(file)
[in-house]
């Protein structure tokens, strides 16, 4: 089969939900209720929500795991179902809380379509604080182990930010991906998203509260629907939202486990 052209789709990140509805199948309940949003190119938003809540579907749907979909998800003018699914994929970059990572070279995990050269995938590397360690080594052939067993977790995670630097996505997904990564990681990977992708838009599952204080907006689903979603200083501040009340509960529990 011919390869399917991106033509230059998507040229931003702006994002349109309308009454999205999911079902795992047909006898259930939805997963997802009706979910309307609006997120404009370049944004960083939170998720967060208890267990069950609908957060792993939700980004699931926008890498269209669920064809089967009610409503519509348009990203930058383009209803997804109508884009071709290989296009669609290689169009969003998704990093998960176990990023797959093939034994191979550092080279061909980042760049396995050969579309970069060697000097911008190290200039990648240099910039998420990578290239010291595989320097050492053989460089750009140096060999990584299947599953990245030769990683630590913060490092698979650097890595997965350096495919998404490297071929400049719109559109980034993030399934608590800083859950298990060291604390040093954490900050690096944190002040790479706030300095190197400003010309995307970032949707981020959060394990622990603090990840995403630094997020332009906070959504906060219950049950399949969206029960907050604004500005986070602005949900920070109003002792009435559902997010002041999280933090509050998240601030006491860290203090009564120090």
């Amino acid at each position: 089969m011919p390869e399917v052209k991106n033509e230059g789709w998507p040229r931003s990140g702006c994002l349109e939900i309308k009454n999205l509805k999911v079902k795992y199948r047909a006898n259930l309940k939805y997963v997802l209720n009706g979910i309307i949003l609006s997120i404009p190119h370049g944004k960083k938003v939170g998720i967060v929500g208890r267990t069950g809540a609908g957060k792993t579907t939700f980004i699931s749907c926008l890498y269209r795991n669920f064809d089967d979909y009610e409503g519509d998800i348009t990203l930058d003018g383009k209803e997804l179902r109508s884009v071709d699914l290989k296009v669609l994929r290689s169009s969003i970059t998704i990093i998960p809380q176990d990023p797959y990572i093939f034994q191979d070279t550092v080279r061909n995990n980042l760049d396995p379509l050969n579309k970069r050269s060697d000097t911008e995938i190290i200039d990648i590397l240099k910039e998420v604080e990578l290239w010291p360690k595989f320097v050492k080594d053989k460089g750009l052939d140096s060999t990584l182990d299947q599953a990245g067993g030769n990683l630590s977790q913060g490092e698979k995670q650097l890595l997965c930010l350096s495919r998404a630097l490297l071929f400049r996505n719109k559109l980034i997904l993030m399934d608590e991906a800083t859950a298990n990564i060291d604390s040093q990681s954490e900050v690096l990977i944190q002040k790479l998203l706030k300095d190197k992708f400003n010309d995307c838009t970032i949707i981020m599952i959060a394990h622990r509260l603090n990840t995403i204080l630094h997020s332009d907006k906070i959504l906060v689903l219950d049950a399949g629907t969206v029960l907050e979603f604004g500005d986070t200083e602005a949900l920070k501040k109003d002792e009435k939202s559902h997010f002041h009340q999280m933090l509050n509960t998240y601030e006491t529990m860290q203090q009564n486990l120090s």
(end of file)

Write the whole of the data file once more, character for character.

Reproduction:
[in-house]
């Protein structure tokens, strides 16, 4: 089969939900209720929500795991179902809380379509604080182990930010991906998203509260629907939202486990 052209789709990140509805199948309940949003190119938003809540579907749907979909998800003018699914994929970059990572070279995990050269995938590397360690080594052939067993977790995670630097996505997904990564990681990977992708838009599952204080907006689903979603200083501040009340509960529990 011919390869399917991106033509230059998507040229931003702006994002349109309308009454999205999911079902795992047909006898259930939805997963997802009706979910309307609006997120404009370049944004960083939170998720967060208890267990069950609908957060792993939700980004699931926008890498269209669920064809089967009610409503519509348009990203930058383009209803997804109508884009071709290989296009669609290689169009969003998704990093998960176990990023797959093939034994191979550092080279061909980042760049396995050969579309970069060697000097911008190290200039990648240099910039998420990578290239010291595989320097050492053989460089750009140096060999990584299947599953990245030769990683630590913060490092698979650097890595997965350096495919998404490297071929400049719109559109980034993030399934608590800083859950298990060291604390040093954490900050690096944190002040790479706030300095190197400003010309995307970032949707981020959060394990622990603090990840995403630094997020332009906070959504906060219950049950399949969206029960907050604004500005986070602005949900920070109003002792009435559902997010002041999280933090509050998240601030006491860290203090009564120090």
């Amino acid at each position: 089969m011919p390869e399917v052209k991106n033509e230059g789709w998507p040229r931003s990140g702006c994002l349109e939900i309308k009454n999205l509805k999911v079902k795992y199948r047909a006898n259930l309940k939805y997963v997802l209720n009706g979910i309307i949003l609006s997120i404009p190119h370049g944004k960083k938003v939170g998720i967060v929500g208890r267990t069950g809540a609908g957060k792993t579907t939700f980004i699931s749907c926008l890498y269209r795991n669920f064809d089967d979909y009610e409503g519509d998800i348009t990203l930058d003018g383009k209803e997804l179902r109508s884009v071709d699914l290989k296009v669609l994929r290689s169009s969003i970059t998704i990093i998960p809380q176990d990023p797959y990572i093939f034994q191979d070279t550092v080279r061909n995990n980042l760049d396995p379509l050969n579309k970069r050269s060697d000097t911008e995938i190290i200039d990648i590397l240099k910039e998420v604080e990578l290239w010291p360690k595989f320097v050492k080594d053989k460089g750009l052939d140096s060999t990584l182990d299947q599953a990245g067993g030769n990683l630590s977790q913060g490092e698979k995670q650097l890595l997965c930010l350096s495919r998404a630097l490297l071929f400049r996505n719109k559109l980034i997904l993030m399934d608590e991906a800083t859950a298990n990564i060291d604390s040093q990681s954490e900050v690096l990977i944190q002040k790479l998203l706030k300095d190197k992708f400003n010309d995307c838009t970032i949707i981020m599952i959060a394990h622990r509260l603090n990840t995403i204080l630094h997020s332009d907006k906070i959504l906060v689903l219950d049950a399949g629907t969206v029960l907050e979603f604004g500005d986070t200083e602005a949900l920070k501040k109003d002792e009435k939202s559902h997010f002041h009340q999280m933090l509050n509960t998240y601030e006491t529990m860290q203090q009564n486990l120090s």